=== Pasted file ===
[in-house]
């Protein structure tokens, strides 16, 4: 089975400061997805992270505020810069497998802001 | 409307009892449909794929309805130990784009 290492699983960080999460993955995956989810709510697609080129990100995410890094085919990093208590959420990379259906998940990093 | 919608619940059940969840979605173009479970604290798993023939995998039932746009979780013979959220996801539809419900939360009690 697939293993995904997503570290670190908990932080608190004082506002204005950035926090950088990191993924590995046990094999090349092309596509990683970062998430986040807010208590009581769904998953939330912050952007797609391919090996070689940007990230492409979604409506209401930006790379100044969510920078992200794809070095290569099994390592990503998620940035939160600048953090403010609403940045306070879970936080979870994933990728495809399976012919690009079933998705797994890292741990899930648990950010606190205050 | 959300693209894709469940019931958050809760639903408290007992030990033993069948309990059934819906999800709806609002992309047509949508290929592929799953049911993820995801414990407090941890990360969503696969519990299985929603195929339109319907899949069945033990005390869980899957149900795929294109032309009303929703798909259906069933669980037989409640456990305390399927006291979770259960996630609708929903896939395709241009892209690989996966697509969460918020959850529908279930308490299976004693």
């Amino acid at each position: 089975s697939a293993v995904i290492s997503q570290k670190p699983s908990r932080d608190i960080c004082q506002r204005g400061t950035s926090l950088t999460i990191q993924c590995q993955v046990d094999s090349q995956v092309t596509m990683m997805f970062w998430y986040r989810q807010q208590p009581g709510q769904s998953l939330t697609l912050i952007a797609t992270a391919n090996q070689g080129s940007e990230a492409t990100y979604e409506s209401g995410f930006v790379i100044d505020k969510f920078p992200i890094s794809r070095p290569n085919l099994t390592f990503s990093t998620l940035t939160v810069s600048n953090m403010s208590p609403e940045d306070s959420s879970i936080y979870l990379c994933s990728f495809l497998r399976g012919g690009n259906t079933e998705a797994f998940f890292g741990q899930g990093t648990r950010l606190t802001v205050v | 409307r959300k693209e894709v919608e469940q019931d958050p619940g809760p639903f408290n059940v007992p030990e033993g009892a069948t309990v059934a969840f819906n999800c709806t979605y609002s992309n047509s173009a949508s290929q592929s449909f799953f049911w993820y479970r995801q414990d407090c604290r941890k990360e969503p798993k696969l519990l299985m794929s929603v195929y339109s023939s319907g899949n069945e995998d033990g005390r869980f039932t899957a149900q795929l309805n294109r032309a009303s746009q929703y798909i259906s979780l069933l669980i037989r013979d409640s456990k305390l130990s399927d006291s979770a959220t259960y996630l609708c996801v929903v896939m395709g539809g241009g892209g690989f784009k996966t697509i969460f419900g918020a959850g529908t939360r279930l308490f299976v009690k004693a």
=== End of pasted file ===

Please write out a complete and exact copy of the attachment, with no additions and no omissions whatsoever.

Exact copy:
[in-house]
């Protein structure tokens, strides 16, 4: 089975400061997805992270505020810069497998802001 | 409307009892449909794929309805130990784009 290492699983960080999460993955995956989810709510697609080129990100995410890094085919990093208590959420990379259906998940990093 | 919608619940059940969840979605173009479970604290798993023939995998039932746009979780013979959220996801539809419900939360009690 697939293993995904997503570290670190908990932080608190004082506002204005950035926090950088990191993924590995046990094999090349092309596509990683970062998430986040807010208590009581769904998953939330912050952007797609391919090996070689940007990230492409979604409506209401930006790379100044969510920078992200794809070095290569099994390592990503998620940035939160600048953090403010609403940045306070879970936080979870994933990728495809399976012919690009079933998705797994890292741990899930648990950010606190205050 | 959300693209894709469940019931958050809760639903408290007992030990033993069948309990059934819906999800709806609002992309047509949508290929592929799953049911993820995801414990407090941890990360969503696969519990299985929603195929339109319907899949069945033990005390869980899957149900795929294109032309009303929703798909259906069933669980037989409640456990305390399927006291979770259960996630609708929903896939395709241009892209690989996966697509969460918020959850529908279930308490299976004693």
């Amino acid at each position: 089975s697939a293993v995904i290492s997503q570290k670190p699983s908990r932080d608190i960080c004082q506002r204005g400061t950035s926090l950088t999460i990191q993924c590995q993955v046990d094999s090349q995956v092309t596509m990683m997805f970062w998430y986040r989810q807010q208590p009581g709510q769904s998953l939330t697609l912050i952007a797609t992270a391919n090996q070689g080129s940007e990230a492409t990100y979604e409506s209401g995410f930006v790379i100044d505020k969510f920078p992200i890094s794809r070095p290569n085919l099994t390592f990503s990093t998620l940035t939160v810069s600048n953090m403010s208590p609403e940045d306070s959420s879970i936080y979870l990379c994933s990728f495809l497998r399976g012919g690009n259906t079933e998705a797994f998940f890292g741990q899930g990093t648990r950010l606190t802001v205050v | 409307r959300k693209e894709v919608e469940q019931d958050p619940g809760p639903f408290n059940v007992p030990e033993g009892a069948t309990v059934a969840f819906n999800c709806t979605y609002s992309n047509s173009a949508s290929q592929s449909f799953f049911w993820y479970r995801q414990d407090c604290r941890k990360e969503p798993k696969l519990l299985m794929s929603v195929y339109s023939s319907g899949n069945e995998d033990g005390r869980f039932t899957a149900q795929l309805n294109r032309a009303s746009q929703y798909i259906s979780l069933l669980i037989r013979d409640s456990k305390l130990s399927d006291s979770a959220t259960y996630l609708c996801v929903v896939m395709g539809g241009g892209g690989f784009k996966t697509i969460f419900g918020a959850g529908t939360r279930l308490f299976v009690k004693a």